Though their incarceration rate is lower than that of the civilian population, veterans struggling in their life after service sometimes wind up on the wrong side of the law. In the past, that's meant one thing – jail time. But in Johnson County, Kansas, an alternative has been introduced that could, with time, have ramifications nationwide.

According to The Kansas City Star, the first of its kind Veterans Treatment Court will supervise and support troubled veterans through a diversion program with the assistance of a court staff and mentors.

"The idea is to evaluate those people to try to identify those with needs, and what we are looking for is people with PTSD, traumatic brain injury, with depression, with substance abuse issues," Judge Timothy McCarthy told KSHB in Kansas City. "These aren't the most serious crimes, these are lower level felonies and misdemeanors."

McCarthy was primarily responsible for the court's creation. The Star reported that he researched what would be required to establish it, then organized it, and now, he will hear cases involving veterans every other Wednesday afternoon.

Two main goals motivated McCarthy – getting veterans the help they need, and reducing the number of people serving time for low-level offenses. To avoid a jail sentence, accused veterans must commit to a 12- to 18-month program filled with drug and alcohol testing, court appearances and case-specific treatments.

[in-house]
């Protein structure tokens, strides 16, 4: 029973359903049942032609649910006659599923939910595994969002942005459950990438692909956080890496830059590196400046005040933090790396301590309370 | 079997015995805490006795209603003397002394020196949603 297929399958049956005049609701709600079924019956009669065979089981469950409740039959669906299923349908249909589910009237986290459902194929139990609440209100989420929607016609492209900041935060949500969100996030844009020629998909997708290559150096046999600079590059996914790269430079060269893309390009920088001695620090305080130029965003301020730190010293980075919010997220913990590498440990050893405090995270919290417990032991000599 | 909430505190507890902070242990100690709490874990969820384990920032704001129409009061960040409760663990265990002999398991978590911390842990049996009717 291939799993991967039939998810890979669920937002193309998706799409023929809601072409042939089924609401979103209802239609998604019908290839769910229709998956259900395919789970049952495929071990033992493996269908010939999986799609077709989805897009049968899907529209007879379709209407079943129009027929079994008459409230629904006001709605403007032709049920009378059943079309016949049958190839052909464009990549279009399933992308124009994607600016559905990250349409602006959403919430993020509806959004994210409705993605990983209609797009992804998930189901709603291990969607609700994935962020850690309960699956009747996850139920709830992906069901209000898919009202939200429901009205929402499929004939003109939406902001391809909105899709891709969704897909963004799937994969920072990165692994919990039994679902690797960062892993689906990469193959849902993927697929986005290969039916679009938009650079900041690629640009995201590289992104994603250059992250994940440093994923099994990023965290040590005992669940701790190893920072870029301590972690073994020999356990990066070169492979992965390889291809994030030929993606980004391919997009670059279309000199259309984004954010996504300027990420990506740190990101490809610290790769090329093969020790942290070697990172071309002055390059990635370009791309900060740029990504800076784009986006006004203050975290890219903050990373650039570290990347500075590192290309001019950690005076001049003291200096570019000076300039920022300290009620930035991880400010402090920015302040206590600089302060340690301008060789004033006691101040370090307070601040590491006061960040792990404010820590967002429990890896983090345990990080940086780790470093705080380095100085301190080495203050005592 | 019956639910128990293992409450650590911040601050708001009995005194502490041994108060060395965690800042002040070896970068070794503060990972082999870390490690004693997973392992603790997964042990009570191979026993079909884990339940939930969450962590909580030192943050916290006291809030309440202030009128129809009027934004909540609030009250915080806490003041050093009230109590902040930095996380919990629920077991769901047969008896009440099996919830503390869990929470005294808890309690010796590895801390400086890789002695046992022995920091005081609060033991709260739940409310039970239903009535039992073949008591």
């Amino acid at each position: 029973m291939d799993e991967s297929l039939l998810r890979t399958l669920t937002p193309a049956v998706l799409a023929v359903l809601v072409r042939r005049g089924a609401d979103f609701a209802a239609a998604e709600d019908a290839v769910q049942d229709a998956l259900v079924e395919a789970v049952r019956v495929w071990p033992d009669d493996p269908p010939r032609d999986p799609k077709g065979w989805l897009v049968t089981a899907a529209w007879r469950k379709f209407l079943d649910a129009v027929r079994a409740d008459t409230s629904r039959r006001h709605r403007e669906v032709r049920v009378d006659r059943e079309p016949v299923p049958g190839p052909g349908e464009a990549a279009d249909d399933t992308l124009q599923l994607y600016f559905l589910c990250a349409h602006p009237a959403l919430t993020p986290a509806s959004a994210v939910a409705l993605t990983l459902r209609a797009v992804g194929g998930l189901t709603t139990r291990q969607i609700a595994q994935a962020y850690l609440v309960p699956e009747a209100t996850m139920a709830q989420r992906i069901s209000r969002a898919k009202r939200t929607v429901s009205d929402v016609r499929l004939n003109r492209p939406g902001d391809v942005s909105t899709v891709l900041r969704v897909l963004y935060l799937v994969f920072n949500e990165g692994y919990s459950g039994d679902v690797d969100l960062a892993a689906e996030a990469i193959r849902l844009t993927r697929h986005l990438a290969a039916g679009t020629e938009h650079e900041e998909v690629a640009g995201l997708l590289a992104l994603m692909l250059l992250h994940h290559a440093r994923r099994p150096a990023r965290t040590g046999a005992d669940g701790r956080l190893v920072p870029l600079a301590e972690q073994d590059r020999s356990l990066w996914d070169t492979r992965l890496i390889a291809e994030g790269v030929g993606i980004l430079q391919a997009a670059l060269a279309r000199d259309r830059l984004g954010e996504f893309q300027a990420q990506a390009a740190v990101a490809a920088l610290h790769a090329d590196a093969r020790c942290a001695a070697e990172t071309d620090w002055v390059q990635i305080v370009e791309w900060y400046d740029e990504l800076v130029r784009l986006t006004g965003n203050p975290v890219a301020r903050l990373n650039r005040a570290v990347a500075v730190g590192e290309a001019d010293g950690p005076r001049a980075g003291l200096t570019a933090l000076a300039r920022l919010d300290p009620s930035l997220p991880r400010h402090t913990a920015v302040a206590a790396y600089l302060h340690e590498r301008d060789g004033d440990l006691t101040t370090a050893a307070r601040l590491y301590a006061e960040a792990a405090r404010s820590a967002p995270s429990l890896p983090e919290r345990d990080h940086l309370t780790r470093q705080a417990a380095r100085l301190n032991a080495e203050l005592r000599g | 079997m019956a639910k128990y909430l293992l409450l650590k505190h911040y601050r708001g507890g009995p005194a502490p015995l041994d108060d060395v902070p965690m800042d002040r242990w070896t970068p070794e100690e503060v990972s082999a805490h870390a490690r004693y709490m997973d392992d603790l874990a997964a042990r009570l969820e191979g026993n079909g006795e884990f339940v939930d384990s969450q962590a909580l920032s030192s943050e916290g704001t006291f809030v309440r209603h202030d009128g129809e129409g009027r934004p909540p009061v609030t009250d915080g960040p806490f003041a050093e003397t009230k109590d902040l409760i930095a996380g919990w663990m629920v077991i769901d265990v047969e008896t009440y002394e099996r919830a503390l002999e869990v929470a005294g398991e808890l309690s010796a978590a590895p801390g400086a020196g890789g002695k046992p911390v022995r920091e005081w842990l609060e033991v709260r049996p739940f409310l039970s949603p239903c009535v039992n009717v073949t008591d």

There have already been some success stories emerging from the courtroom. One of them comes from Joshua Boley, a former Marine who deployed three times in four years.

"It definitely saved me, and that's why I definitely believe it's going to save a lot of veterans' lives," Boley told KSHB. "I was in the regular court prior to this, and it didn't help me at all. I just kind of kept getting worse."

Now, surrounded by other veterans with experience undergoing the same trials, Boley and others like him have found a new path.